MS patients given stem cells improve

Stem cell therapy may have helped patients with a form of multiple sclerosis, according to a preliminary study.

Patients with relapsing-remitting multiple sclerosis showed signs of improvement after being treated with their own, or autologous "nonmyeloablative hematopoietic stem cells," a class of blood-forming stem cells, the study found. It was published Tuesday in the Journal of the American Medical Association.

Half, or 41 patients, tested two years after treatment experienced significant improvement on the Expanded Disability Status Scale, a measure of disability. And of patients tested at 4 years, 23, or 64 percent, showed significant improvement. Four-year relapse-free survival was 80 percent and progression-free survival was 87 percent.

"To our knowledge, this is the first report of significant and sustained improvement in the EDSS score following any treatment for MS," stated the study. It was led by Dr. Richard K. Burt of Northwestern University in Chicago.

However, only limited conclusions can be drawn from the uncontrolled study, according to scientists who examined the results. While the therapy was associated with improvement, the stem cell transplant may not have been key. A conditioning regimen that partially depleted the stem cells before transplantation may have been responsible, said Dr. Stephen L. Hauser in a JAMA article accompanying the study.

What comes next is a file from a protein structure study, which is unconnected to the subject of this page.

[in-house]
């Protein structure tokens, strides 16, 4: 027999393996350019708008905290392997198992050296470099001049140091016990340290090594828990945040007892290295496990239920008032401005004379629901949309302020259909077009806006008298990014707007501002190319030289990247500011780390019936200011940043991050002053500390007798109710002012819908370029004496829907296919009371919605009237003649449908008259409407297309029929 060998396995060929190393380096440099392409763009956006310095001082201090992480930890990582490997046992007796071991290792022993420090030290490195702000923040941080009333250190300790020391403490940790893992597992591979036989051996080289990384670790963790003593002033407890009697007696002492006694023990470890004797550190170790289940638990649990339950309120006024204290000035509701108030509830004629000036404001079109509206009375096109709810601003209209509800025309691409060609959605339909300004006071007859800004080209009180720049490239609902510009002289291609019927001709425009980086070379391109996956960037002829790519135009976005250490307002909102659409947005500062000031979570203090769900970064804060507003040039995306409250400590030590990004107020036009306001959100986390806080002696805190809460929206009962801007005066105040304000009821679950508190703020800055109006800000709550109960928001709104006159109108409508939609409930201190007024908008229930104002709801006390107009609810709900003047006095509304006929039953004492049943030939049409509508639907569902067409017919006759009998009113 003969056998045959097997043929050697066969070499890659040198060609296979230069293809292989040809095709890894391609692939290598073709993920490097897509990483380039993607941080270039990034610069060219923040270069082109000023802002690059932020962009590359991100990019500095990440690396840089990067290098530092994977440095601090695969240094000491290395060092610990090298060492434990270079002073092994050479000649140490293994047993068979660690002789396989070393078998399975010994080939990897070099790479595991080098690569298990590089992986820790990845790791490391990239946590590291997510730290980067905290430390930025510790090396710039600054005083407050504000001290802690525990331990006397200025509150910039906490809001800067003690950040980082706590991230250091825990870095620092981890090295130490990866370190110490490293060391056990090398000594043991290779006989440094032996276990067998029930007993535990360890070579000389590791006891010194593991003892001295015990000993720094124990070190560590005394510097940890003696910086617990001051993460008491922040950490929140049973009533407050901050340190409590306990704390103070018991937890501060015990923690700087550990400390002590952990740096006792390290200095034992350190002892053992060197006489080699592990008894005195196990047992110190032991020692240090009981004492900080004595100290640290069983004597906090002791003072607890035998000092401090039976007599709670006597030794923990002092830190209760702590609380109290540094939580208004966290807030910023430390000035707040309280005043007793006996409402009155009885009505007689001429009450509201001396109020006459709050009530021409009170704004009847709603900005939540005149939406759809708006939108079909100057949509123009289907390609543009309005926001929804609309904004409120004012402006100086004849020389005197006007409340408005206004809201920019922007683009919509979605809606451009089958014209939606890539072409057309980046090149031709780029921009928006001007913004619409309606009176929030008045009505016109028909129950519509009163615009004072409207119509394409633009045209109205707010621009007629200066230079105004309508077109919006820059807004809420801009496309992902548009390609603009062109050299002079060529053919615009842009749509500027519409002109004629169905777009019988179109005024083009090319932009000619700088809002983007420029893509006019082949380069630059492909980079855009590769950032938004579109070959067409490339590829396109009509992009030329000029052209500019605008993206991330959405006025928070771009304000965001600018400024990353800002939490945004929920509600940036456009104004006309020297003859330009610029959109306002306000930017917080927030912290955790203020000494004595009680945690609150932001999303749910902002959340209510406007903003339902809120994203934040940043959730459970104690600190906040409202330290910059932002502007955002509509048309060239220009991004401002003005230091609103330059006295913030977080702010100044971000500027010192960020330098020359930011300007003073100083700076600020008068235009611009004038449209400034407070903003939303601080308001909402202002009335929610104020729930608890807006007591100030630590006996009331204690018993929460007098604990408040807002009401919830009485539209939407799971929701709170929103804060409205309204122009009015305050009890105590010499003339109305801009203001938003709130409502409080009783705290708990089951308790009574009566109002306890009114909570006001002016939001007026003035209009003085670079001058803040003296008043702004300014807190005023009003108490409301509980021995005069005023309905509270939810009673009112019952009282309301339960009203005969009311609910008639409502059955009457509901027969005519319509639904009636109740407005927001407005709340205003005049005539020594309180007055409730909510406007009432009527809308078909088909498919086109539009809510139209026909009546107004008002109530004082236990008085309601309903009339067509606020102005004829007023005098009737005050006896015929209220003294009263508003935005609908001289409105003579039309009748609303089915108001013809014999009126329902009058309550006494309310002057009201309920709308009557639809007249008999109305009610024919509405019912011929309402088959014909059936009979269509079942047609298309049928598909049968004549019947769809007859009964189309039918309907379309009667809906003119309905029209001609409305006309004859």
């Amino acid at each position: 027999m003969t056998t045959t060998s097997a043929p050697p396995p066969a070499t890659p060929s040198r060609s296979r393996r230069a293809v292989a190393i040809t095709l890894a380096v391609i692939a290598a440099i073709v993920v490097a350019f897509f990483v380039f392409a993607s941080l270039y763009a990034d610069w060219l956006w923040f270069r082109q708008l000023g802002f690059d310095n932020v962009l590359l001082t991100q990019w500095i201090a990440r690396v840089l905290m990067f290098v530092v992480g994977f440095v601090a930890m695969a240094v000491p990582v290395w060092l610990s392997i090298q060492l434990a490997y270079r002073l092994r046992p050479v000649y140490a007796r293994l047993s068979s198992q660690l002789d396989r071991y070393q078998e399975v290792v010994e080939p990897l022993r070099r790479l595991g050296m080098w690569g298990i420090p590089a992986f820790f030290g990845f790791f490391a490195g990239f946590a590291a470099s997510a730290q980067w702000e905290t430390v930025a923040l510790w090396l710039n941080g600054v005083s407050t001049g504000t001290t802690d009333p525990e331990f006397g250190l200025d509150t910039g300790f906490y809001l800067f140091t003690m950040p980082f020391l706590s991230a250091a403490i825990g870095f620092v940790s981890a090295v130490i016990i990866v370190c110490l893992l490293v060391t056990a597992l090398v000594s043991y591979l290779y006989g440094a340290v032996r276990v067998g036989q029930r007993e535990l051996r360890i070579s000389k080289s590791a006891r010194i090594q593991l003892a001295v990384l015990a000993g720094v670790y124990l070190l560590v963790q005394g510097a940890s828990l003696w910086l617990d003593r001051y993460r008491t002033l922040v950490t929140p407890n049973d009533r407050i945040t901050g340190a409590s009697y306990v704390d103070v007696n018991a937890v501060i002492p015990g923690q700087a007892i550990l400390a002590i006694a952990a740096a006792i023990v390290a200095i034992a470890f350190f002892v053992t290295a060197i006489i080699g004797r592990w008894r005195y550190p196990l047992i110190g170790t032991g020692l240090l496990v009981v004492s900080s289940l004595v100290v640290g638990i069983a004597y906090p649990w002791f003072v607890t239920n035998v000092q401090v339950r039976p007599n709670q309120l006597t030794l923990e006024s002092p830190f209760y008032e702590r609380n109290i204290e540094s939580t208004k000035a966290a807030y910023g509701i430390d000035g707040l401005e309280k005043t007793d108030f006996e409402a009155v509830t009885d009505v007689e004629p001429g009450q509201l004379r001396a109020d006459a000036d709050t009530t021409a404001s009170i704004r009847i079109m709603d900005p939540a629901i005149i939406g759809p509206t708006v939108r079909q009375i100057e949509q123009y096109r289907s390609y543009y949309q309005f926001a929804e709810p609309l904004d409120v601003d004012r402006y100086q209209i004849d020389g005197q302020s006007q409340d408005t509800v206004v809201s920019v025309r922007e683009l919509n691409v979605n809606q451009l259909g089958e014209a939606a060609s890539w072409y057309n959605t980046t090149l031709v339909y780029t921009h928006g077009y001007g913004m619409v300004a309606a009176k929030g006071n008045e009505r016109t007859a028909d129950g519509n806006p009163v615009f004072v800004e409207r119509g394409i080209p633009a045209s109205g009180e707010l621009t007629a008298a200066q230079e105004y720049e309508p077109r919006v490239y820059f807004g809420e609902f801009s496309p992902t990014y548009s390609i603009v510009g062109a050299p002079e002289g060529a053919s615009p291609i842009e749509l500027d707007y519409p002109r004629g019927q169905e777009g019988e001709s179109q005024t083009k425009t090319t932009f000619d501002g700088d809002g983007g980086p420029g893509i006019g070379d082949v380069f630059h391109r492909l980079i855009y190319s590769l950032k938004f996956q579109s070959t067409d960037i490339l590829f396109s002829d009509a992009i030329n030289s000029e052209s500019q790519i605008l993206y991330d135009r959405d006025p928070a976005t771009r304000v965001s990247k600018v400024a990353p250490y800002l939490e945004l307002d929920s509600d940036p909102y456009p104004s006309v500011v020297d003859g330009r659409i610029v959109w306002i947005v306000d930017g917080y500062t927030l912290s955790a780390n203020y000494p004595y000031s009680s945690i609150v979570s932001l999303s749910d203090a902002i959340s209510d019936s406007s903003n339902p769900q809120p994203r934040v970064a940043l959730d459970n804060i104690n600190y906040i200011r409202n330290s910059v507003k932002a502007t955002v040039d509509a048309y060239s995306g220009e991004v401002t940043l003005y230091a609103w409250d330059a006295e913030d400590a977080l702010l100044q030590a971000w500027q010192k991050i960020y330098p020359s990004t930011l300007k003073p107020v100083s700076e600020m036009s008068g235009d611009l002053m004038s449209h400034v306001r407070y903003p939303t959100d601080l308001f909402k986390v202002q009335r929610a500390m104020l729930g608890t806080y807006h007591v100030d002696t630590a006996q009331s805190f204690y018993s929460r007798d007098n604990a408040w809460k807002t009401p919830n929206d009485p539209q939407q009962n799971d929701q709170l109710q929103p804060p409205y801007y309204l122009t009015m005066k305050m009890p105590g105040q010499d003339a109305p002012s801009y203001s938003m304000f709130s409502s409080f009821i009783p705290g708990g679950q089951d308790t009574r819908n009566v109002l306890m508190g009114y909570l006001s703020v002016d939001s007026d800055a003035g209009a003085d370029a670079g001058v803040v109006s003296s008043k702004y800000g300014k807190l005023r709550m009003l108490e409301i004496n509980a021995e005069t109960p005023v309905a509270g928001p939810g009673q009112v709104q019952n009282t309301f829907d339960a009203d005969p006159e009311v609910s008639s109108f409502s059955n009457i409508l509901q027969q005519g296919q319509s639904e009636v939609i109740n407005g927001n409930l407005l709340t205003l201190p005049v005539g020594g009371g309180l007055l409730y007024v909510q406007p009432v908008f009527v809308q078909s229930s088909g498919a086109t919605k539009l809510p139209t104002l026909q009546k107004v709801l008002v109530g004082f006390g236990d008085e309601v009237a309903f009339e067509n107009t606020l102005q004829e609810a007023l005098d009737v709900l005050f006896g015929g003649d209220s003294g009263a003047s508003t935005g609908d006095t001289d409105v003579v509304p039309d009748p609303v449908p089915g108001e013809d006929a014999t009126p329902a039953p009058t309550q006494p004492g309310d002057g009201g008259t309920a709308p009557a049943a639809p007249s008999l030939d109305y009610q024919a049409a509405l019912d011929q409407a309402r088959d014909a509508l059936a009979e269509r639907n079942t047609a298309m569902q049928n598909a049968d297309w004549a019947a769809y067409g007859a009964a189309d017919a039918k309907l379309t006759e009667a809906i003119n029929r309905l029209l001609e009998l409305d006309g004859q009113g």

"According to Carl Sagan, 'extraordinary claims require extraordinary evidence,' a standard that is not always met in this report, and not claimed by the authors. Even though the authors appropriately acknowledge many of the limitations associated with their case series, their statement that 'to our knowledge, this is the first report of significant and sustained improvement in the EDSS score following any treatment for MS' could be challenged," Hauser wrote.

Jeanne Loring, a stem cell researcher who studies multiple sclerosis and other neurodegenerative diseases, agreed that the results are far from conclusive.

"Multiple sclerosis is an autoimmune disease, meaning that the patients' own immune cells attack their own nervous systems," Loring said by email after examining the study. "The authors of the JAMA article treated MS patients with their own blood stem cells in the hope that these cells would replace some of the self-destructive immune cells."

However, the uneven course of MS makes it hard to draw conclusions, wrote Loring, who heads the Center for Regenerative Medicine at The Scripps Research Institute in La Jolla.

"Most patients with MS have attacks, followed by recovery, followed by another attack. In a few of these patients, the blood stem cell treatment seemed to extend their time between attacks. It's important to understand that other treatments, including drugs, have shown similar modest improvements, so it's too soon to celebrate a stem cell therapy."

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MS patients given stem cells improve

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